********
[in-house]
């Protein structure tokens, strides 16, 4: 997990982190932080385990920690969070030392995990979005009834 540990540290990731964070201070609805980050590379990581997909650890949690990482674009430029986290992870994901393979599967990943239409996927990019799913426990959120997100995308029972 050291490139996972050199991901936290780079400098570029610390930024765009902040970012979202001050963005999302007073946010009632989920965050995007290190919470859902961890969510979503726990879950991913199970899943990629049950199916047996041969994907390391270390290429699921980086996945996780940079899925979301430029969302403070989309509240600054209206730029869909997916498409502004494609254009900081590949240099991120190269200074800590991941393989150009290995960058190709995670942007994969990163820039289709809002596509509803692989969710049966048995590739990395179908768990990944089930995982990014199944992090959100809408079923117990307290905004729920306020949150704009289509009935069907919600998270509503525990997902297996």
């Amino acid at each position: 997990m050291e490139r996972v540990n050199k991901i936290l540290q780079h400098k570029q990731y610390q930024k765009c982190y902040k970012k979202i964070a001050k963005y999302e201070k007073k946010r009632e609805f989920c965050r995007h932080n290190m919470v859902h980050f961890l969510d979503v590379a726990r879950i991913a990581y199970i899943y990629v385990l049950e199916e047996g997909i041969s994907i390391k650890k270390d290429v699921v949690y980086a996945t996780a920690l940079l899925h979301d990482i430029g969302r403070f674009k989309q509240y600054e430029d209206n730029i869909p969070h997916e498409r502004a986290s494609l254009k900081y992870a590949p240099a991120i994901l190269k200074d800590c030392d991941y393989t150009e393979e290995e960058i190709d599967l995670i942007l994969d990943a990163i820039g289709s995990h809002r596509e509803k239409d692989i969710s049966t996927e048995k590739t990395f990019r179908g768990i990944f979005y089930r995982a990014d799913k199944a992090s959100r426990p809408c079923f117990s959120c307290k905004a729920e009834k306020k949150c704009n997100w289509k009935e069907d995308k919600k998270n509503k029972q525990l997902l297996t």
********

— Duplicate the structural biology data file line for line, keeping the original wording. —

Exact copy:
[in-house]
């Protein structure tokens, strides 16, 4: 997990982190932080385990920690969070030392995990979005009834 540990540290990731964070201070609805980050590379990581997909650890949690990482674009430029986290992870994901393979599967990943239409996927990019799913426990959120997100995308029972 050291490139996972050199991901936290780079400098570029610390930024765009902040970012979202001050963005999302007073946010009632989920965050995007290190919470859902961890969510979503726990879950991913199970899943990629049950199916047996041969994907390391270390290429699921980086996945996780940079899925979301430029969302403070989309509240600054209206730029869909997916498409502004494609254009900081590949240099991120190269200074800590991941393989150009290995960058190709995670942007994969990163820039289709809002596509509803692989969710049966048995590739990395179908768990990944089930995982990014199944992090959100809408079923117990307290905004729920306020949150704009289509009935069907919600998270509503525990997902297996």
């Amino acid at each position: 997990m050291e490139r996972v540990n050199k991901i936290l540290q780079h400098k570029q990731y610390q930024k765009c982190y902040k970012k979202i964070a001050k963005y999302e201070k007073k946010r009632e609805f989920c965050r995007h932080n290190m919470v859902h980050f961890l969510d979503v590379a726990r879950i991913a990581y199970i899943y990629v385990l049950e199916e047996g997909i041969s994907i390391k650890k270390d290429v699921v949690y980086a996945t996780a920690l940079l899925h979301d990482i430029g969302r403070f674009k989309q509240y600054e430029d209206n730029i869909p969070h997916e498409r502004a986290s494609l254009k900081y992870a590949p240099a991120i994901l190269k200074d800590c030392d991941y393989t150009e393979e290995e960058i190709d599967l995670i942007l994969d990943a990163i820039g289709s995990h809002r596509e509803k239409d692989i969710s049966t996927e048995k590739t990395f990019r179908g768990i990944f979005y089930r995982a990014d799913k199944a992090s959100r426990p809408c079923f117990s959120c307290k905004a729920e009834k306020k949150c704009n997100w289509k009935e069907d995308k919600k998270n509503k029972q525990l997902l297996t």